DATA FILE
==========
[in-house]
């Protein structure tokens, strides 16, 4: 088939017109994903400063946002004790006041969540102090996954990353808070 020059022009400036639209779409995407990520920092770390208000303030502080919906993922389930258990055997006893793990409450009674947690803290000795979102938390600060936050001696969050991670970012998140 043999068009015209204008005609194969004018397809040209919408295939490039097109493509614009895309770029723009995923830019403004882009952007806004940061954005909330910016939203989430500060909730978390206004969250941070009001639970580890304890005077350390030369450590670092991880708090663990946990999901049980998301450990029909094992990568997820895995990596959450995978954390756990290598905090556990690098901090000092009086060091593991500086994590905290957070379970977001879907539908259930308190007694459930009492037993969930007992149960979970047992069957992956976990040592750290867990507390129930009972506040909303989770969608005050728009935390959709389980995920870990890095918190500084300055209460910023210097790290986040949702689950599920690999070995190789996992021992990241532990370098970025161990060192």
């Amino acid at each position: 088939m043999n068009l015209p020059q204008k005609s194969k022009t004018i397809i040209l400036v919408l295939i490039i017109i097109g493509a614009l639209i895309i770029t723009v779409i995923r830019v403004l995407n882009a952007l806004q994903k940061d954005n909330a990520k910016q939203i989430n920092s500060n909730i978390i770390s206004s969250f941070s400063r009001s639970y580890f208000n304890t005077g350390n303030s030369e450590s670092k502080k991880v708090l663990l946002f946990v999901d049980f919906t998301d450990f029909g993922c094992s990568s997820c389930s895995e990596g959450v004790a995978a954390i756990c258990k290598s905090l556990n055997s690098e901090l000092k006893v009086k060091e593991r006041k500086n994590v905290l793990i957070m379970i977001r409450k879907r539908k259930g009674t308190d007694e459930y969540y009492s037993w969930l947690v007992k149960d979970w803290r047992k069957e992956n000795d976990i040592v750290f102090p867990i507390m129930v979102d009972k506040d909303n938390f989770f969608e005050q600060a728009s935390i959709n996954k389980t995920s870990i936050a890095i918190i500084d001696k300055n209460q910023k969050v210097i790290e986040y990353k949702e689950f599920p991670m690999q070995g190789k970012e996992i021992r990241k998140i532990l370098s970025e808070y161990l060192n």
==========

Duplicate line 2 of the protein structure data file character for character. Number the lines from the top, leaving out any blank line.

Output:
């Protein structure tokens, strides 16, 4: 088939017109994903400063946002004790006041969540102090996954990353808070 020059022009400036639209779409995407990520920092770390208000303030502080919906993922389930258990055997006893793990409450009674947690803290000795979102938390600060936050001696969050991670970012998140 043999068009015209204008005609194969004018397809040209919408295939490039097109493509614009895309770029723009995923830019403004882009952007806004940061954005909330910016939203989430500060909730978390206004969250941070009001639970580890304890005077350390030369450590670092991880708090663990946990999901049980998301450990029909094992990568997820895995990596959450995978954390756990290598905090556990690098901090000092009086060091593991500086994590905290957070379970977001879907539908259930308190007694459930009492037993969930007992149960979970047992069957992956976990040592750290867990507390129930009972506040909303989770969608005050728009935390959709389980995920870990890095918190500084300055209460910023210097790290986040949702689950599920690999070995190789996992021992990241532990370098970025161990060192």